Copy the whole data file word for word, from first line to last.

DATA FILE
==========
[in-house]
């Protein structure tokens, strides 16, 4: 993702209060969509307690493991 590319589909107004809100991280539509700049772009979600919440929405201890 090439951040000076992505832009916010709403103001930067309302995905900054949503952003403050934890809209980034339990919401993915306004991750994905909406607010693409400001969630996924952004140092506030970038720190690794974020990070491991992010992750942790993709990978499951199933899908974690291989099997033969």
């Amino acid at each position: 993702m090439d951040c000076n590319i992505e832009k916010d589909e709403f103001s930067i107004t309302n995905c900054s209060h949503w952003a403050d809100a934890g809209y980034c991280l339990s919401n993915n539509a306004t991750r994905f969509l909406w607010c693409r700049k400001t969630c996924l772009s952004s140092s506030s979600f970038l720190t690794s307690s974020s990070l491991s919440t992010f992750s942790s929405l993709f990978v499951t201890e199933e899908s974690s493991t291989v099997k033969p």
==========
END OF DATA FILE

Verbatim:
[in-house]
């Protein structure tokens, strides 16, 4: 993702209060969509307690493991 590319589909107004809100991280539509700049772009979600919440929405201890 090439951040000076992505832009916010709403103001930067309302995905900054949503952003403050934890809209980034339990919401993915306004991750994905909406607010693409400001969630996924952004140092506030970038720190690794974020990070491991992010992750942790993709990978499951199933899908974690291989099997033969």
């Amino acid at each position: 993702m090439d951040c000076n590319i992505e832009k916010d589909e709403f103001s930067i107004t309302n995905c900054s209060h949503w952003a403050d809100a934890g809209y980034c991280l339990s919401n993915n539509a306004t991750r994905f969509l909406w607010c693409r700049k400001t969630c996924l772009s952004s140092s506030s979600f970038l720190t690794s307690s974020s990070l491991s919440t992010f992750s942790s929405l993709f990978v499951t201890e199933e899908s974690s493991t291989v099997k033969p």